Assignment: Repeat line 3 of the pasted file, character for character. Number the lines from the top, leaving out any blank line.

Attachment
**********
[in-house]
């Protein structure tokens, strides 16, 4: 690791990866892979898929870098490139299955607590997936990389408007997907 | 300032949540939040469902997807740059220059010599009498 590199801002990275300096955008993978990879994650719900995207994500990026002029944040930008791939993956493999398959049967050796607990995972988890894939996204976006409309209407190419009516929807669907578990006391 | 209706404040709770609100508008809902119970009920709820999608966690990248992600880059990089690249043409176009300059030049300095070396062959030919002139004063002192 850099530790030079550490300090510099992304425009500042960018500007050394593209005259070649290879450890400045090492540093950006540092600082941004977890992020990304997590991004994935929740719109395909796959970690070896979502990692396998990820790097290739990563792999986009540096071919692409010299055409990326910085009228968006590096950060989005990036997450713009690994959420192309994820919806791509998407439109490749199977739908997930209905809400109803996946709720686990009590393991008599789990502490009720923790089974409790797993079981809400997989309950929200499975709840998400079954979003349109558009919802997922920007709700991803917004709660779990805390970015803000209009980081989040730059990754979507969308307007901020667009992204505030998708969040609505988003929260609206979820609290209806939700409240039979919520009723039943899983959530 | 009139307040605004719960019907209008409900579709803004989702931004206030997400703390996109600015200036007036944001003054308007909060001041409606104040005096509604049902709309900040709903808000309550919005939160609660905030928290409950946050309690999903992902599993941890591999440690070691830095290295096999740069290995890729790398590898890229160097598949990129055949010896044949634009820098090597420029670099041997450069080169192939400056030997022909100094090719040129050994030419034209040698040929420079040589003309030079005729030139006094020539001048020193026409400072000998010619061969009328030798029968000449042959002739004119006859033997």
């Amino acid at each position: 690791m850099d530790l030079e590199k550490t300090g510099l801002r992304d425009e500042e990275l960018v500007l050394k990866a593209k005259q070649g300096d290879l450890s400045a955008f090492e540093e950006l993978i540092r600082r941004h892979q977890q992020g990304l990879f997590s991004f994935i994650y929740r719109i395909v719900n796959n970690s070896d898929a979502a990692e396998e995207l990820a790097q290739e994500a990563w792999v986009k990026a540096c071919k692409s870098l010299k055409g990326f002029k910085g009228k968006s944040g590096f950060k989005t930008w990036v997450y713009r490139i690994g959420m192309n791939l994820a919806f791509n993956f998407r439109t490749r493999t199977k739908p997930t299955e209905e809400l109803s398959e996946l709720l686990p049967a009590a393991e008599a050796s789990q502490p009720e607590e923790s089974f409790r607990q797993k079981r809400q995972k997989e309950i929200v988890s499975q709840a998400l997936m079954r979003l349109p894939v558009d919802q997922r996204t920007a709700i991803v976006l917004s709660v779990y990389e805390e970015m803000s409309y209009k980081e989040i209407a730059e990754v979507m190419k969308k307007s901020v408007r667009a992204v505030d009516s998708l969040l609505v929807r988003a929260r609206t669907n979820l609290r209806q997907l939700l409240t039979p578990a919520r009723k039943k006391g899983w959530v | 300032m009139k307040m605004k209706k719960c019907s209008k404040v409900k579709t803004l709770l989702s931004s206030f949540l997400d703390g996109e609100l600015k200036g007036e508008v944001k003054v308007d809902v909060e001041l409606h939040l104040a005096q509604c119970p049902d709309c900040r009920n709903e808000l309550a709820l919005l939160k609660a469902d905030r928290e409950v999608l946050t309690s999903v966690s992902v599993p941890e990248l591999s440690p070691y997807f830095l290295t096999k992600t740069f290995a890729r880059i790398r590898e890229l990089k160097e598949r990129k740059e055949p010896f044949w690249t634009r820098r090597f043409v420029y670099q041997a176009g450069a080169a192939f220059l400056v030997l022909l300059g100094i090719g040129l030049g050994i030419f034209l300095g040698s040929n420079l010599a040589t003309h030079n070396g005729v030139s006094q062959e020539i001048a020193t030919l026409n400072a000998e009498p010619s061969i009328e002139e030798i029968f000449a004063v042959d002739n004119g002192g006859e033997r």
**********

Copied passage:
């Amino acid at each position: 690791m850099d530790l030079e590199k550490t300090g510099l801002r992304d425009e500042e990275l960018v500007l050394k990866a593209k005259q070649g300096d290879l450890s400045a955008f090492e540093e950006l993978i540092r600082r941004h892979q977890q992020g990304l990879f997590s991004f994935i994650y929740r719109i395909v719900n796959n970690s070896d898929a979502a990692e396998e995207l990820a790097q290739e994500a990563w792999v986009k990026a540096c071919k692409s870098l010299k055409g990326f002029k910085g009228k968006s944040g590096f950060k989005t930008w990036v997450y713009r490139i690994g959420m192309n791939l994820a919806f791509n993956f998407r439109t490749r493999t199977k739908p997930t299955e209905e809400l109803s398959e996946l709720l686990p049967a009590a393991e008599a050796s789990q502490p009720e607590e923790s089974f409790r607990q797993k079981r809400q995972k997989e309950i929200v988890s499975q709840a998400l997936m079954r979003l349109p894939v558009d919802q997922r996204t920007a709700i991803v976006l917004s709660v779990y990389e805390e970015m803000s409309y209009k980081e989040i209407a730059e990754v979507m190419k969308k307007s901020v408007r667009a992204v505030d009516s998708l969040l609505v929807r988003a929260r609206t669907n979820l609290r209806q997907l939700l409240t039979p578990a919520r009723k039943k006391g899983w959530v | 300032m009139k307040m605004k209706k719960c019907s209008k404040v409900k579709t803004l709770l989702s931004s206030f949540l997400d703390g996109e609100l600015k200036g007036e508008v944001k003054v308007d809902v909060e001041l409606h939040l104040a005096q509604c119970p049902d709309c900040r009920n709903e808000l309550a709820l919005l939160k609660a469902d905030r928290e409950v999608l946050t309690s999903v966690s992902v599993p941890e990248l591999s440690p070691y997807f830095l290295t096999k992600t740069f290995a890729r880059i790398r590898e890229l990089k160097e598949r990129k740059e055949p010896f044949w690249t634009r820098r090597f043409v420029y670099q041997a176009g450069a080169a192939f220059l400056v030997l022909l300059g100094i090719g040129l030049g050994i030419f034209l300095g040698s040929n420079l010599a040589t003309h030079n070396g005729v030139s006094q062959e020539i001048a020193t030919l026409n400072a000998e009498p010619s061969i009328e002139e030798i029968f000449a004063v042959d002739n004119g002192g006859e033997r």